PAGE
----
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October 3, 2002

Childhood fascination became vocation for Gee

From: Columbus This Week Newspapers, OH
Oct. 3, 2002

ThisWeek Staff Writer

Intrigued by sign language as a child, a West Side woman now employs her expertise to help the hearing impaired perform daily tasks.

Growing up on the South Side of Columbus, Michana Gee had her first experiences with the deaf and hard of hearing through interactions with the parents of a neighborhood boy. Fascinated by the way in which the boy's parents used hand gestures to communicate, she eventually studied and learned sign language herself.

Today, Gee uses her knowledge of sign language and understanding of the difficulties that confront the hearing impaired to help remove barriers and bridge the communication gap. For the past two years, she has operated the Reliable Interpreting Agency Inc., which provides interpreting services for the deaf, hard of hearing and blind throughout Ohio and beyond.

"Ever since I grew up with a boy whose parents were deaf, I have always had an interest in sign language," Gee said. "Now, I have a degree in sign language, interpreting and transliterating, which is the English word order using American sign language signs."

According to Gee, the Reliable Interpreting Agency provides sign language services in all situations where communication barriers may occur between hearing and deaf individuals. She continues efforts to spread the word about the fledgling company, but said it has grown to the point where she has been called upon to travel throughout Ohio and states such as Indiana and Virginia in order to help clients.

In particular, Gee has served as a liaison between doctors and patients. She has worked for patients of numerous family doctors throughout the state, as well as those receiving treatment at local hospitals such as Riverside, Grant and Doctor's West.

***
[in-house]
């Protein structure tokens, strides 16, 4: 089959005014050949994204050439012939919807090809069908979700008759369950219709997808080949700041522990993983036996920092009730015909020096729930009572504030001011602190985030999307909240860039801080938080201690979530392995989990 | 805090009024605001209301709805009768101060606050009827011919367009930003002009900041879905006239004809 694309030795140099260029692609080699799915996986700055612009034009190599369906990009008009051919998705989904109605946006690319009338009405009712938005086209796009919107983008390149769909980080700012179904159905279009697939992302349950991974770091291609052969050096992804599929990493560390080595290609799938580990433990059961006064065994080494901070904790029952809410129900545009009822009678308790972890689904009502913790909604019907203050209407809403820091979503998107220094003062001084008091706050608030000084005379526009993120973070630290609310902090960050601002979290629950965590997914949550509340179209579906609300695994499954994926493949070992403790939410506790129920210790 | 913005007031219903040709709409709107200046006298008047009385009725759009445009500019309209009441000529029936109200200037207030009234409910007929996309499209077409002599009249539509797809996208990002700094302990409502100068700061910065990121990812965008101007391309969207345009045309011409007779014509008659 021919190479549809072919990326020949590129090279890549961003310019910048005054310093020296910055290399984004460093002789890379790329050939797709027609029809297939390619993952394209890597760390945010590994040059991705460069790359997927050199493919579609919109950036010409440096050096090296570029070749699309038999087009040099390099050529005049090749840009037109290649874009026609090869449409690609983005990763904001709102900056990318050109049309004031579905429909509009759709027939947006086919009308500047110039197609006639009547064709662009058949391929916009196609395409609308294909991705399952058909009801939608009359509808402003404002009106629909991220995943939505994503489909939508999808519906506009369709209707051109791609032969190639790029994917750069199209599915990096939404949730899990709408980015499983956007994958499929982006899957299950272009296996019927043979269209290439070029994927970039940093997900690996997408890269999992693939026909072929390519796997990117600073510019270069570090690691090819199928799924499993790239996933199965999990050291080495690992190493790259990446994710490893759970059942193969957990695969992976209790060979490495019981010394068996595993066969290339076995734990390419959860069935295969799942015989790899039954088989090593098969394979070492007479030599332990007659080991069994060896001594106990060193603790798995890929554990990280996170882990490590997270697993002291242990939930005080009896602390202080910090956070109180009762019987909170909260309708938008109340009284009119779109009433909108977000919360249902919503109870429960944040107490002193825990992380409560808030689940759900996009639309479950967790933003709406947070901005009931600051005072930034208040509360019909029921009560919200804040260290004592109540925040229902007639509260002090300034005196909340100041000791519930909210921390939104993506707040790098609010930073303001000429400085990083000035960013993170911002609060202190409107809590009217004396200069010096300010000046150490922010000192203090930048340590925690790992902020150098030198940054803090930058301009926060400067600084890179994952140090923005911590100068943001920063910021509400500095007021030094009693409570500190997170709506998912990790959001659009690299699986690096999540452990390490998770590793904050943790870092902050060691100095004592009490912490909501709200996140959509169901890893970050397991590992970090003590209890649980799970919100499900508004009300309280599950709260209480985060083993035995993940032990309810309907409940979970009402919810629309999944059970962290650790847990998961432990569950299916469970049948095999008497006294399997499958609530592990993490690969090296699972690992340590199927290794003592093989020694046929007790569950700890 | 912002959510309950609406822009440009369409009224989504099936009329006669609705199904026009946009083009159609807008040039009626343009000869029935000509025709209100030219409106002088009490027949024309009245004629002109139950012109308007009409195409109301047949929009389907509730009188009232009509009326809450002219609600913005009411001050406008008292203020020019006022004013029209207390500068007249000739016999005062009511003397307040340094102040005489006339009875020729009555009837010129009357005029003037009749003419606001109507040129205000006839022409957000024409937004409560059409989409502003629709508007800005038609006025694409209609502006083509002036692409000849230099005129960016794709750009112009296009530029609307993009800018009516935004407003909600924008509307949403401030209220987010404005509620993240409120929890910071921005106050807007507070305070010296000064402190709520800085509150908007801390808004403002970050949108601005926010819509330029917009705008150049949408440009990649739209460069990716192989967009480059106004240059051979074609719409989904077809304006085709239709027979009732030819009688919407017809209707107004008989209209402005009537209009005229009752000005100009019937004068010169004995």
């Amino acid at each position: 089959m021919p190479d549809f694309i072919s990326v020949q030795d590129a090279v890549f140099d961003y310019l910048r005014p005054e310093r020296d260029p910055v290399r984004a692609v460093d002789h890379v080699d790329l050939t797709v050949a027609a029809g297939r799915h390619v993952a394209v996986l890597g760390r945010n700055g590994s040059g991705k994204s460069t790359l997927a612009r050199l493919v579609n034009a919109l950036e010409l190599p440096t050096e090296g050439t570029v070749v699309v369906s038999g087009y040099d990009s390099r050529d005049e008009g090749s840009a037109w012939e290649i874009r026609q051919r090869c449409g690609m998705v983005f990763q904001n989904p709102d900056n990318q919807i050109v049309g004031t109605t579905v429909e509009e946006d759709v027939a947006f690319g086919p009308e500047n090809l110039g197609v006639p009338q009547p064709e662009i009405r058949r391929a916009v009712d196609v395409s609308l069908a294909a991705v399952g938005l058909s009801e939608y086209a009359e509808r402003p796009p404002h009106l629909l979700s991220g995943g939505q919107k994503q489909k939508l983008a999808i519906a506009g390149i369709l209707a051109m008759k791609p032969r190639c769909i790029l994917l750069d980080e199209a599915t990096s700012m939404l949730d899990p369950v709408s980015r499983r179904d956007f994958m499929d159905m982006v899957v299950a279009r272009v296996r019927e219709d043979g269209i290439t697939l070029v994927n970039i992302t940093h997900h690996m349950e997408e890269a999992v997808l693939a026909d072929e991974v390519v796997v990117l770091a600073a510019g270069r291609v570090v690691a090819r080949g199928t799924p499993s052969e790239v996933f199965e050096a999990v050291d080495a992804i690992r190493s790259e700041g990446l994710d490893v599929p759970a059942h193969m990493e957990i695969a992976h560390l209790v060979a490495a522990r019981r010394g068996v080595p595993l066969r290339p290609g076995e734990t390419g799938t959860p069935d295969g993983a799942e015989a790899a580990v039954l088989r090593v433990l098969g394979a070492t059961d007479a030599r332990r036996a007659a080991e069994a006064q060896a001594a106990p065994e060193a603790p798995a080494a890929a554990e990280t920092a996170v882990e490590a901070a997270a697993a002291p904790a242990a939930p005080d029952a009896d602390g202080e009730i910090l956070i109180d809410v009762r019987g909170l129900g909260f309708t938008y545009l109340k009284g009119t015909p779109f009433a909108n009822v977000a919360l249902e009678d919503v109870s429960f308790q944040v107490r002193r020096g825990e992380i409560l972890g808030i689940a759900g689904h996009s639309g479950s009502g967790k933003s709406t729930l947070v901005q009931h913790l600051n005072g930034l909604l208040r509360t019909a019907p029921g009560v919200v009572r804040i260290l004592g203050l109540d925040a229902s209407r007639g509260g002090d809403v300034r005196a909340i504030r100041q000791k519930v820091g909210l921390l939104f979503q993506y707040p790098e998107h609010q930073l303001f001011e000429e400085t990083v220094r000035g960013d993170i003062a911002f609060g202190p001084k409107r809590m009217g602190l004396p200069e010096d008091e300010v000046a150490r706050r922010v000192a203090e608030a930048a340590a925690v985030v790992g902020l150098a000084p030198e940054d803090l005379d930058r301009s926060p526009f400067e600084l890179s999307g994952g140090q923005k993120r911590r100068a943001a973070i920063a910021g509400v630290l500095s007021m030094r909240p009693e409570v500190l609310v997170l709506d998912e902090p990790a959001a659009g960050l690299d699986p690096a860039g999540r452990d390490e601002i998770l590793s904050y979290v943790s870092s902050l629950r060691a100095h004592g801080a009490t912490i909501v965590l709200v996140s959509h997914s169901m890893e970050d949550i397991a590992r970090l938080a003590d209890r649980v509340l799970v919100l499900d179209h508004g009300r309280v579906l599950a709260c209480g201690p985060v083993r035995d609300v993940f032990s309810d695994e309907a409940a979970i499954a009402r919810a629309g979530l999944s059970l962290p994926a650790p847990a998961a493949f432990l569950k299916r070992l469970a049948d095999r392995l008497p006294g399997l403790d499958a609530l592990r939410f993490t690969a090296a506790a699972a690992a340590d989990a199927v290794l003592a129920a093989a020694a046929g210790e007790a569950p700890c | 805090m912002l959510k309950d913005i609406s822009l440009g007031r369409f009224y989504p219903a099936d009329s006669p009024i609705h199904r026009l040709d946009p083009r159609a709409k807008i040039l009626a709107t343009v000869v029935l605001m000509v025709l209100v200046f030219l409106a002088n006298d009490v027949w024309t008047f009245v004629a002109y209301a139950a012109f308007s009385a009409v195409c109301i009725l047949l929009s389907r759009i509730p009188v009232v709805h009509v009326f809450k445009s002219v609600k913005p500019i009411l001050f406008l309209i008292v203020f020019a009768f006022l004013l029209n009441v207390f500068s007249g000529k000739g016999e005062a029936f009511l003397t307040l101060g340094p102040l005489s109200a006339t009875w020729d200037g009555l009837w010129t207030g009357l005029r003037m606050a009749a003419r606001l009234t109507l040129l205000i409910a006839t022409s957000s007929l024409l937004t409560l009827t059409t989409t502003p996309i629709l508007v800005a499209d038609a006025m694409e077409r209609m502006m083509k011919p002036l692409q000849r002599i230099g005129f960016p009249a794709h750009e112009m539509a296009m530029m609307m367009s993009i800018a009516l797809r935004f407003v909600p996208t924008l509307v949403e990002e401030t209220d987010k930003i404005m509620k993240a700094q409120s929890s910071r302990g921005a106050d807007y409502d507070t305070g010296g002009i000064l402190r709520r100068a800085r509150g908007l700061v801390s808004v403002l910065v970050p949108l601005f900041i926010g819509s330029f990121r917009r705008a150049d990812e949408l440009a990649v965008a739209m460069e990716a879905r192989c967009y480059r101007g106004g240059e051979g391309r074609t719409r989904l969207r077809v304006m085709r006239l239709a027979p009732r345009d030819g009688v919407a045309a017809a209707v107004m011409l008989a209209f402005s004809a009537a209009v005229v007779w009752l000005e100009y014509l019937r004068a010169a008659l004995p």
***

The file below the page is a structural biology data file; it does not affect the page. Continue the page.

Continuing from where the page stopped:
"I had to interpret the birth of a baby the other day," she said. "That was one of the best things I've done yet."

Under Title VI of the federal Civil Rights Law and the Americans with Disabilities Act, agencies and businesses are required to provide communication services to hearing impaired individuals. Because of the requirements, Erika Shell Castro, coordinator of interpretive services for Riverside and Grant hospitals, said Gee has filled an important void, both for the hospital and its patients.

"She basically acts as a communication tool between the patients and the physician teams, as well as the patients' families," Castro said.

"Michana is a very valuable asset. You can't provide the care unless you can communicate with the patients and their families."

Castro said Gee is well liked by patients and staff at Riverside and Grant.

"I get many positive remarks from patients about how helpful Michana is," she said. "We're very pleased to work with her. She keeps that appropriate distance, but at the same time, she's very compassionate and conscientious."

Although much of her work has focused on assistance within the medical arena, Gee has served hearing impaired individuals in a variety of endeavors. They have included interpreting for deaf athletes, students, job applicants and consumers.

Through her work, Gee has found herself taking on the role of advocate for the rights of the physically handicapped. She said this evolution took place after observing reluctance from some to adhere to federal laws and provide communication services for those with hearing difficulties.

"I've found myself advocating more than I ever thought I would for rights and the culture of the deaf and hard of hearing," Gee said. "It wasn't one of my goals, but I seem to be doing more and more of it."

While Gee attempts to cover all assistance assignments personally, a growing demand for such services has forced her to contract some work. As her company grows, she hopes to expand her services to areas such as sign language education, and she currently is developing a Web site to reach a greater number of those in need.

© 2002 Columbus This Week